On February 22, the III Winter World Military Games will commence in Sochi, Russia. With the motto of “Friendship through Sport,” the International Military Sports Council (CISM) will act as the organizer for the games. This edition of the games will consist of seven sports: Ski Mountaineering, Sports Climbing, Cross Country Skiing, Alpine Skiing, Biathlon, Short Track Speed Skating and Ski Orienteering.
It is estimated that over 1,000 competitors from 22 countries will participate in this year’s games. However, key countries including the United States of America, Canada, Norway and Latvia will not be present for the competition. These nations have chosen to boycott the games for several reasons. According to the Sputnik News, the Latvian Defense Ministry said “the country’s athletes will boycott the games due to Russia’s doping scandal and its alleged aggression in eastern Ukraine.”
Although the magnitude of this competition and the conflict in the world right now is not on the same scale as it was during the the 1980 Olympics, it is difficult to omit mentioning the historical importance of the date February 22, 1980. That was the legendary day when the college-aged kids of the United States beat the Soviet Union in hockey to advance to the Gold Medal Game. Before this historic game took place, there was doubt as to whether or not the Russians were even going to participate in the Olympics because of Cold War tensions. Today, the United States will not be sending athletes to compete in Sochi. With tension in the world as it is, and in the world of sports at all times, military men and women are amazingly able to use this platform as an outlet for competition, a connector with opposing soldiers and as a canvass for self-expression. The CISM has a praiseworthy mission, which states that it “aims to encourage sports competitions between the members of the armed forces, promote the development of military-applied sports and expansion of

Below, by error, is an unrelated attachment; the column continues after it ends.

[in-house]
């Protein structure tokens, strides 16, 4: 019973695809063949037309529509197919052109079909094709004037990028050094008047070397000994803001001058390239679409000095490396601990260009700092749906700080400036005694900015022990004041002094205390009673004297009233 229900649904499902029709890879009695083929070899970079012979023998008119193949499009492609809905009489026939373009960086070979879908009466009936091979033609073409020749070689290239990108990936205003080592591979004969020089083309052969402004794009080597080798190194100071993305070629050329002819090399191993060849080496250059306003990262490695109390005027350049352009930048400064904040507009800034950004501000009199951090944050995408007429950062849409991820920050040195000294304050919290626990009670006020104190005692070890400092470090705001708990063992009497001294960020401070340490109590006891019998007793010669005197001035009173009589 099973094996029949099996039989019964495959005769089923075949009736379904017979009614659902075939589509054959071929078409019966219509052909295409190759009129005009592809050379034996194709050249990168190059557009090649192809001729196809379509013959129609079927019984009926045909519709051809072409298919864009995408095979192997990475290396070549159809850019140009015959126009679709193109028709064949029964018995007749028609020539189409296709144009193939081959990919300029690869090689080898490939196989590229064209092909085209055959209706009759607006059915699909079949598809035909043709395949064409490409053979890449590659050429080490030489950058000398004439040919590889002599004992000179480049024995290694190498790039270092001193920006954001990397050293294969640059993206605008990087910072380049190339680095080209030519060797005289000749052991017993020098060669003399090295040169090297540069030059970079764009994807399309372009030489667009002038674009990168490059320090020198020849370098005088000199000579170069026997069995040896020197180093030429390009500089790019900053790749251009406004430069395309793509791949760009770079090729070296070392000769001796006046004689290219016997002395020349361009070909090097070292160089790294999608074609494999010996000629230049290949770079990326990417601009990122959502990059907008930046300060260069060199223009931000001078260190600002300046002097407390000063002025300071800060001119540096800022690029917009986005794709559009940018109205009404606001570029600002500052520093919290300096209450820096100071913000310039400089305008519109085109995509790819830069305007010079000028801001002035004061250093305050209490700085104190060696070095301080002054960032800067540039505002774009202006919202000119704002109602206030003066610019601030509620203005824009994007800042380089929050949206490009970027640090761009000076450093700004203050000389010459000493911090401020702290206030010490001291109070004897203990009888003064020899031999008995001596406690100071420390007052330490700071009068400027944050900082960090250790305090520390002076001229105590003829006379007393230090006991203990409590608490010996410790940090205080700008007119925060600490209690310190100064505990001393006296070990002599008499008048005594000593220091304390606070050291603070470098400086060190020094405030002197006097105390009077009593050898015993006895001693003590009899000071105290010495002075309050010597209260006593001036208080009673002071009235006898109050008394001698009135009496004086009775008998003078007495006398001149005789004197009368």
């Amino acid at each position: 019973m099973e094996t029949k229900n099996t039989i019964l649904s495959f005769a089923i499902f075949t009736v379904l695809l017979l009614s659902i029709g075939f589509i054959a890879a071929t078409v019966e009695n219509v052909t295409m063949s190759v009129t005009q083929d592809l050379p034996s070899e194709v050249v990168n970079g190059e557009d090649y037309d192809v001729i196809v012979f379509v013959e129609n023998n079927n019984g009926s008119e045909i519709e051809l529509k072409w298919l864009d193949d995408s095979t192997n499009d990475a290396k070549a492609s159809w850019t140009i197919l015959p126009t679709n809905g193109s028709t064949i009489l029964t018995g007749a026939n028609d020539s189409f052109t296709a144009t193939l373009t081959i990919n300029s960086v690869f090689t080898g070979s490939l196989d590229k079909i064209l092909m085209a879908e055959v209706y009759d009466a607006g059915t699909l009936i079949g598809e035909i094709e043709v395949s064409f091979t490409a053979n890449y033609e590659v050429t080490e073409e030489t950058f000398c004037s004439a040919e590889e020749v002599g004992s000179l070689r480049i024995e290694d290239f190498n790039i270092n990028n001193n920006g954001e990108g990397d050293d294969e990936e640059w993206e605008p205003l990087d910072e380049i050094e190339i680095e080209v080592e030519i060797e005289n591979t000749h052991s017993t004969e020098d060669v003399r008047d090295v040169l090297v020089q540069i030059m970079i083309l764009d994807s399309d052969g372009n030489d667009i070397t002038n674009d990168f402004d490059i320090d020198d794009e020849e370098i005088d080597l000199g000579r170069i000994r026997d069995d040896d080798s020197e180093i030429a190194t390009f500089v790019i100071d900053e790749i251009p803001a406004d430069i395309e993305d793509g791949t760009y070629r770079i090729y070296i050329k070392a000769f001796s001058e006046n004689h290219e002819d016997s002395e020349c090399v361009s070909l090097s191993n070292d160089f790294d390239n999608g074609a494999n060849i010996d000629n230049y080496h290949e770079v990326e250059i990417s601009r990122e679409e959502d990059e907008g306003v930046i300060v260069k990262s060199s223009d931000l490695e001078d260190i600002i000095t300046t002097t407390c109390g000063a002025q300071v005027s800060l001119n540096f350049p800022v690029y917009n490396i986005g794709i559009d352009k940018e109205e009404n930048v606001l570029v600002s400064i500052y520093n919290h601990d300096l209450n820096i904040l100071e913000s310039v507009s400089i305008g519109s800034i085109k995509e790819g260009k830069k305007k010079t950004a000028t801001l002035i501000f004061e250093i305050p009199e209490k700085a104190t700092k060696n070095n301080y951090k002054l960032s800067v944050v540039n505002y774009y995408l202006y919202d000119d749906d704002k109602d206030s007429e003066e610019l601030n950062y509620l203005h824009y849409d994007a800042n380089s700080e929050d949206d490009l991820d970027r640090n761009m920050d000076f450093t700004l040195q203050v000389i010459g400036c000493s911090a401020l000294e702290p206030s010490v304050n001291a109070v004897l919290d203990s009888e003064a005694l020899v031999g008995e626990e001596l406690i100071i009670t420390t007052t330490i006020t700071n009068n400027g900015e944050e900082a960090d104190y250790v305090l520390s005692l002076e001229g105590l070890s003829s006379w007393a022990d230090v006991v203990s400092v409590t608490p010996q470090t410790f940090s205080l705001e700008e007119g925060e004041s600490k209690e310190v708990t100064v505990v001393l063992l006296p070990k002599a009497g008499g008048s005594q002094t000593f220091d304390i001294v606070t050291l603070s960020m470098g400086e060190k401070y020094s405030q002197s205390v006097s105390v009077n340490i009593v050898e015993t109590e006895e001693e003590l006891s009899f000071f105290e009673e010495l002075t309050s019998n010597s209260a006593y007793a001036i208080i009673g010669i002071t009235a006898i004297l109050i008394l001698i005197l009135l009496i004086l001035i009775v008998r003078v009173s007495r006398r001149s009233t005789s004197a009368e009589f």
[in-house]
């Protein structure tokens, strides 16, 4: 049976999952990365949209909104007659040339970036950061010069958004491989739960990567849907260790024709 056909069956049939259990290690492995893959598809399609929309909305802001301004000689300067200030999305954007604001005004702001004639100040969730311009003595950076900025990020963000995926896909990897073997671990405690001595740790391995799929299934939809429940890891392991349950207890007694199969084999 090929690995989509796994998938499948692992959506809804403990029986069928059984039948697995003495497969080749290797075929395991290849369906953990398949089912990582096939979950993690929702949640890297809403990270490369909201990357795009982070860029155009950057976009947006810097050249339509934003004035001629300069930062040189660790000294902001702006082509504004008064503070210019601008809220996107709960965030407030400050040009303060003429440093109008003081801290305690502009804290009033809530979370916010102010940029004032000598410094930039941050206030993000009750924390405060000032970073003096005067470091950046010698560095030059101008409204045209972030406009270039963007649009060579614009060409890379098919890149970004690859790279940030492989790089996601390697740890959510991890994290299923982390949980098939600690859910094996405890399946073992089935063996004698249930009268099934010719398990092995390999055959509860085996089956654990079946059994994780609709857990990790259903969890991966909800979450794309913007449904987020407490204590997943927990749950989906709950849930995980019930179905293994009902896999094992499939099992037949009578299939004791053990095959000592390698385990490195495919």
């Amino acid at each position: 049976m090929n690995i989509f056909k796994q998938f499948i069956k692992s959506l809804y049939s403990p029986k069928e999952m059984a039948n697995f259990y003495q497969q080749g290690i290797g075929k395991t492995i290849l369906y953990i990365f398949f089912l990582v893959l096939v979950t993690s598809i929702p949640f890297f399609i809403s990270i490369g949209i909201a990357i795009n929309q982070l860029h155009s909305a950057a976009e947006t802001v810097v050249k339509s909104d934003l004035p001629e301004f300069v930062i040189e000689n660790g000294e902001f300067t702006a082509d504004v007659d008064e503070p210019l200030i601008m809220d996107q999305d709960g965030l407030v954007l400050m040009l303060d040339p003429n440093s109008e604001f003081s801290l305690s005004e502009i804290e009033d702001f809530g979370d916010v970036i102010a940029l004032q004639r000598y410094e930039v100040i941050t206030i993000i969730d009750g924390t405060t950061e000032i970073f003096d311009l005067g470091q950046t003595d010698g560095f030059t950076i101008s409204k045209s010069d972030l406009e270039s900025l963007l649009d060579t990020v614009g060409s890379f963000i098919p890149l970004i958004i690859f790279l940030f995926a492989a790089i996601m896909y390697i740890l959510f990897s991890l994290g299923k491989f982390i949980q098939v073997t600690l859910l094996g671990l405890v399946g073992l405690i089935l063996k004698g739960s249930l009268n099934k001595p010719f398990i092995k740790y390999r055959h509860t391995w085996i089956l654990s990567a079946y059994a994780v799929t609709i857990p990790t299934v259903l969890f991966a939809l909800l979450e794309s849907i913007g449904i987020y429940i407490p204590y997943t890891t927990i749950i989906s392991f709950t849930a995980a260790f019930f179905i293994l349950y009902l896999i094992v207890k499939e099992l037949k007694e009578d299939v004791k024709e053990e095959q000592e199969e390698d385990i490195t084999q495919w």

relations between the armies.”
This year, the Torch Relay and the Opening Ceremony will take place on February 24. Like the Winter and Spring Olympics, the World Military Games are held once every four years. The Spring World Military Games are generally more popular than the Winter Games, as they have been going on for a longer time. The first Winter Games were held in Italy in 2010, and 43 countries were present for the competition. This year, the number of participating countries is down to 22, a disappointment for the CISM.
To try and boost the number of participating nations, the CISM will likely host the 2021 Winter World Military Games in Germany.
“When Germany is candidate… nobody else dares to go against them because the whole CISM community knows the German reputation for hosting top-class CISM events,” Colonel Dorah Mamby Koita, CISM secretary
For now, the CISM will have to make the best of the situation. Sochi, which recently hosted the 2014 Winter Olympics, has high quality stadiums. The competitors will go out and do their best to represent their nations with honor. Despite major nations not being in attendance, the III Winter World Military Games will aim to achieve its motto of “Friendship